Review: Dead Souls / Cert: 18 / Director: Colin Theys / Screenplay: John Doolan / Starring: Jesse James, Magda Apanowicz, Bill Moseley / Release Date: July 1st
Dead Souls kicks off with a grisly prologue wherein a crazed preacher dwelling in an old dark farmhouse butchers and crucifies his family and then attempts to crucify himself too (hmm, that last hand was always going to be tricky). Only his infant son escapes the slaughter. Flash forward 17 years, and the infant has grown into mild-mannered New Yorker Johnny (James), who is completely ignorant of his past. Suddenly discovering that he is about to inherit the old dark farmhouse on his 18th birthday, he decides to spend a few hours in the place, and as neither his adoptive mother, his real estate agent nor Emma (Apanowicz), the girl he finds squatting in an upstairs bedroom, bothers to tell him that his whole family perished there in the most gruesome manner, why on earth shouldn't he?
It very soon becomes apparent that the prologue is the best bit. The rest of the film is a long, hard slog to the end credits. Director Colin Theys lays it on thick with the horror tropes. As Johnny and Emma explore, faces appear at windows, doors close themselves and open up again, framed photographs hurl themselves onto the floor and get smashed to pieces. But for most of the time, the scariest thing is the wallpaper.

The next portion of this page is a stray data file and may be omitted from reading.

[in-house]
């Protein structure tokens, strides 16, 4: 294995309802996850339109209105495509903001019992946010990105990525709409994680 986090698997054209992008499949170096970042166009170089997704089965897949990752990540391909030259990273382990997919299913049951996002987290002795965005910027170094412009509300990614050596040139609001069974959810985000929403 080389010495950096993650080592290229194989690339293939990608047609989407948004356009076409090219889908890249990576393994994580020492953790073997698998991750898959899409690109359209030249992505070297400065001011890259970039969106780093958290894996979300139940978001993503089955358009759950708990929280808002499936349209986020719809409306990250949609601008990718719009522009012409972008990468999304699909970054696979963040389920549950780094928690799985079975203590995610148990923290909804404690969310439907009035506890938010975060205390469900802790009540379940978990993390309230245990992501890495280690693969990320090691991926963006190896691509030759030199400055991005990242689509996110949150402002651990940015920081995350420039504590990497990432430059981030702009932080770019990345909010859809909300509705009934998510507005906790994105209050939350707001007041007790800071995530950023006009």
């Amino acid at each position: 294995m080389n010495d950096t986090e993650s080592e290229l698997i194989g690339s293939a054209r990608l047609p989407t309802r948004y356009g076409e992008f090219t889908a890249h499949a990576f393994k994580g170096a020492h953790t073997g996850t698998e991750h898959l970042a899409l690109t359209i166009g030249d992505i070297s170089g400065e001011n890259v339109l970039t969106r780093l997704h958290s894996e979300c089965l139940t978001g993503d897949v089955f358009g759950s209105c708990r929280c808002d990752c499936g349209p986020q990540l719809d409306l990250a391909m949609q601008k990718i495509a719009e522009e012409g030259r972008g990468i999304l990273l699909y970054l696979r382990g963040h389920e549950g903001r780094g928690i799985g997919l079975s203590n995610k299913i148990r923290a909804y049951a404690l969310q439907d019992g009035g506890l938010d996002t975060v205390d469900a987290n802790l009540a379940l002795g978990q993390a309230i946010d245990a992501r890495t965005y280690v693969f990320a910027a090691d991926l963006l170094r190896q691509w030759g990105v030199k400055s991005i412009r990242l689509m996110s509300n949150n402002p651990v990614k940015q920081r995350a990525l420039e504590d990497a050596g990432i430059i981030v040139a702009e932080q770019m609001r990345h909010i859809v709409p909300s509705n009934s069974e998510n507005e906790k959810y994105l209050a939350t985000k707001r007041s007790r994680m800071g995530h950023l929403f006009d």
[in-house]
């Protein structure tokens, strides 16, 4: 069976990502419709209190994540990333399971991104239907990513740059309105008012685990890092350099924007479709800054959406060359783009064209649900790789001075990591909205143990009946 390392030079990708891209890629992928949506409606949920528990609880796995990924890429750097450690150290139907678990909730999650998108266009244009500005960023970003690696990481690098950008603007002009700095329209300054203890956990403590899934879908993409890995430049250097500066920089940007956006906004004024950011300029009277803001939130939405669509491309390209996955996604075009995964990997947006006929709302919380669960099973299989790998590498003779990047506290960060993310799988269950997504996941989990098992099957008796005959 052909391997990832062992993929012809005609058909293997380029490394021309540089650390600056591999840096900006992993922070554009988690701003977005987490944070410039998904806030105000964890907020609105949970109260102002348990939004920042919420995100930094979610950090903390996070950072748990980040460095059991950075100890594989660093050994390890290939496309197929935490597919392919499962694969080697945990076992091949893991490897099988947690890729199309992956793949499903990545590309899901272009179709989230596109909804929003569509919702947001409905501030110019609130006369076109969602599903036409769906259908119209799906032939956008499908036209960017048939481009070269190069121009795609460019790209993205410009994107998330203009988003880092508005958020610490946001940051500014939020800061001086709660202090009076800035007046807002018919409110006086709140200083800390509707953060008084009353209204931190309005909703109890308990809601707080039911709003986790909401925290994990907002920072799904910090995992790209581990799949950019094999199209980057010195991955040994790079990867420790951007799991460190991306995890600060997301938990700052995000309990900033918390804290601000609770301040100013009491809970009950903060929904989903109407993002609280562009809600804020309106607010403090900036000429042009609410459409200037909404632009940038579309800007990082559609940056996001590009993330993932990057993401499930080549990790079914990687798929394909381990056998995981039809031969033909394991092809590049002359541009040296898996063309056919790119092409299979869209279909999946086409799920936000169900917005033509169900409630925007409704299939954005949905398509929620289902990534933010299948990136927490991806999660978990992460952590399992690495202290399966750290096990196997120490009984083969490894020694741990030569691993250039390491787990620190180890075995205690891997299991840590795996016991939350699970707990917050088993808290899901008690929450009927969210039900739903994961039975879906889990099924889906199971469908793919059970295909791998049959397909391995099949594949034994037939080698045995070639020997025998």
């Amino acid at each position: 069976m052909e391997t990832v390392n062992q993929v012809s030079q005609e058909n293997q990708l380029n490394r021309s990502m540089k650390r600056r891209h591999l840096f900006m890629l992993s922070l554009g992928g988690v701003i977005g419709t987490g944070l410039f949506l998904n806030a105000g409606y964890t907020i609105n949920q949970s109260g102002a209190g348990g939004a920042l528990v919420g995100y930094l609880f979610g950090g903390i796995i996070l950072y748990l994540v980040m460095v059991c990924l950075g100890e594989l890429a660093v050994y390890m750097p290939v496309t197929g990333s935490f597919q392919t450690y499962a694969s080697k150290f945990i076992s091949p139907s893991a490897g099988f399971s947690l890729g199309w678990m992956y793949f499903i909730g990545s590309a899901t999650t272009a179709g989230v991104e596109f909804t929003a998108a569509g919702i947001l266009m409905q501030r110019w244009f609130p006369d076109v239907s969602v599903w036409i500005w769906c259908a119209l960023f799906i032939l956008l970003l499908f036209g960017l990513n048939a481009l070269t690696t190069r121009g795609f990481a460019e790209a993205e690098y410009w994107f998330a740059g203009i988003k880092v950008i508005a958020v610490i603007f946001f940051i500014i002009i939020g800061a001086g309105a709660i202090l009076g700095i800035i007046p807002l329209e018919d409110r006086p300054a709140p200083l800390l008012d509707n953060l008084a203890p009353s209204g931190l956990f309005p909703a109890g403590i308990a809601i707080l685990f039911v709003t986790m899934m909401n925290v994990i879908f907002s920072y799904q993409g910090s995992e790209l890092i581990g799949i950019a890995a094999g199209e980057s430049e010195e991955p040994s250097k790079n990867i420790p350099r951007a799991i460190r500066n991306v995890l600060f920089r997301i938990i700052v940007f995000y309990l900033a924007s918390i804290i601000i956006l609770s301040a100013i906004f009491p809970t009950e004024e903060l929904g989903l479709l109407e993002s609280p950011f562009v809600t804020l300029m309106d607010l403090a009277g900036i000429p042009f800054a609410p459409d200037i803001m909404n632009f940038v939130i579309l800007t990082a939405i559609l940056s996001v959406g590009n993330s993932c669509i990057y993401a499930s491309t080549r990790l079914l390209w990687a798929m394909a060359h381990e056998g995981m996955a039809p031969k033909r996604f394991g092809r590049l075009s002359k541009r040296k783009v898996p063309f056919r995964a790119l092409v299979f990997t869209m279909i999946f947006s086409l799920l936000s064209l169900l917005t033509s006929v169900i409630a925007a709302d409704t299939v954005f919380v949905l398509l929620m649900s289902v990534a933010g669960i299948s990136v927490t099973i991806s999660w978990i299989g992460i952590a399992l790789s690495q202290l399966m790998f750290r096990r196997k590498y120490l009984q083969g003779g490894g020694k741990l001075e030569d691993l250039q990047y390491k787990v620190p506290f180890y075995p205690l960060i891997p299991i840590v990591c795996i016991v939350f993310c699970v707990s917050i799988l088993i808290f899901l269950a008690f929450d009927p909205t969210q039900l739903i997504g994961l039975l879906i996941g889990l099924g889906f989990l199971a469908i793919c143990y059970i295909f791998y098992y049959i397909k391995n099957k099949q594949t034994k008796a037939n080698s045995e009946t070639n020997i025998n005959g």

To be fair, there is a story of kinds. Apparently, the mad preacher had been cooking up some kind of ancient Egyptian magic, as a result of which he and the rest of Johnny's defunct family are able to possess people, both living and dead, and also inhabit the bodies of various animals. Bill Moseley pops up towards the end to explain it all and draw some chalk symbols on the floor before having his head shoved in a sink by Johnny's adoptive mother, who turns up late for the party. It all builds towards a tumultuous climax with the farmhouse under siege from two (yes, count them, two) zombies. Johnny and Emma have no option but to complete the ritual that will finally lay the family to rest – either that, or they could just walk away at a fast stroll...
The last act is dreamily lethargic and entirely lacking in self-belief, as though everyone concerned is simply going through the motions. Emma chops Johnny's adoptive mother in the guts with an axe – the woman who has raised him and whom he believed to be his real mother until only a few hours before – and Johnny doesn't even blink. Well, if they can't be bothered, why should you? Based on a novel by Michael Laimo. The surname says it all really.